Monday, November 07, 2011

The Paradox of Thrift

In the past 12 months, three out of four Americans have started to save more or spend less, according to an AARP survey of a nationally representative sample of people aged 18 or older. This financial about-face is occurring in every age group.

What is the driving force behind the penny-pinching? To have money for emergencies, according to the survey's findings. The 65 percent majority of respondents said that having more money for emergencies was the major reason for saving more or spending less.

Social scientists have long known that economic uncertainty leads to more savings. In fact, the primary reason for the decline in the nation's savings rate over the past few decades has been the greater security felt by older Americans (typically the nation's biggest savers) after the introduction of the Medicare program in the 1960s and the indexing of Social Security to inflation in 1973. With economic insecurity sky high and rising, it's no wonder Americans are trying to save more. Unfortunately, more savings means less spending, hurting businesses and creating more economic uncertainty.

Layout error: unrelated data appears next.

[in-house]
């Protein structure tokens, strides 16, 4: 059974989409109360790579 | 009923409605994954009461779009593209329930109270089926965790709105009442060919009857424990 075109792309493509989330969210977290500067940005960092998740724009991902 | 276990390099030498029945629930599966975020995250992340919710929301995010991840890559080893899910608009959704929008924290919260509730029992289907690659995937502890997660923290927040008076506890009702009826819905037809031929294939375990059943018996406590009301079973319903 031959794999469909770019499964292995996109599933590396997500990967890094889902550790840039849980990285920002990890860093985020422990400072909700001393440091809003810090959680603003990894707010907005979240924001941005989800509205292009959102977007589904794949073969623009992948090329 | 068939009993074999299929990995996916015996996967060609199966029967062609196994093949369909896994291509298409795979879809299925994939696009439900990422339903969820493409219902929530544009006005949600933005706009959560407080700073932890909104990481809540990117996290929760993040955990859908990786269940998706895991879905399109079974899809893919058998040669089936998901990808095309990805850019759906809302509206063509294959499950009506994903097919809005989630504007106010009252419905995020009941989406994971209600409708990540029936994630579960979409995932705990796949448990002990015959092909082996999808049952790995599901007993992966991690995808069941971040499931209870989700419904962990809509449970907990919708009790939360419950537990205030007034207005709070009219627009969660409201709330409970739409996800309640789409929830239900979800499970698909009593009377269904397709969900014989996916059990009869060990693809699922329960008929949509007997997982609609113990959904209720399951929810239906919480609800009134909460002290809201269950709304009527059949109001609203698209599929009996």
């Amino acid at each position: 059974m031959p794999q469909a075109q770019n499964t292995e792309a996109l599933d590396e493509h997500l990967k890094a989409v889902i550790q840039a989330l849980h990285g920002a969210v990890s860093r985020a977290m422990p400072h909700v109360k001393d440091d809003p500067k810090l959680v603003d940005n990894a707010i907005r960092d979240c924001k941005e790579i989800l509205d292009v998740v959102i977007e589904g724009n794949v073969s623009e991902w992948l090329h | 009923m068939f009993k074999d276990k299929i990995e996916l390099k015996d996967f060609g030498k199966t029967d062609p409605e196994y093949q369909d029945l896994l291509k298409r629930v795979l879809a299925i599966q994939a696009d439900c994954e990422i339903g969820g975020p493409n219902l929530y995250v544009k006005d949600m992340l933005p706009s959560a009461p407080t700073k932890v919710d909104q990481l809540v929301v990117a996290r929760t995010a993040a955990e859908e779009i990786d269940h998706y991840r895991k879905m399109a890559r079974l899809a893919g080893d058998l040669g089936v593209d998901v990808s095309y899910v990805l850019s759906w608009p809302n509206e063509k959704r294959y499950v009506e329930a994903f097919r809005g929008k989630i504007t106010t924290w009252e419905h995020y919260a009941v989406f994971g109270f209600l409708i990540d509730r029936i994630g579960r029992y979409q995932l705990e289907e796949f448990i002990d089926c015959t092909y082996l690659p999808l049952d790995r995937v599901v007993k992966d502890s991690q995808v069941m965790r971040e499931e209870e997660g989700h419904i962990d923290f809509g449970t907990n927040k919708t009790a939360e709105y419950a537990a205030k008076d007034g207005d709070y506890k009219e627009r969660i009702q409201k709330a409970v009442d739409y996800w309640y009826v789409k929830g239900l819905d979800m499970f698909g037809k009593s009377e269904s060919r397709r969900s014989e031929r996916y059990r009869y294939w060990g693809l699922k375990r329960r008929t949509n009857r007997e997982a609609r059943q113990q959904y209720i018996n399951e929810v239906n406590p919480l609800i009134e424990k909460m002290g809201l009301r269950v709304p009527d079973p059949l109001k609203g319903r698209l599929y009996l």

Source: AARP Bulletin Survey on Consumer Saving and Debt

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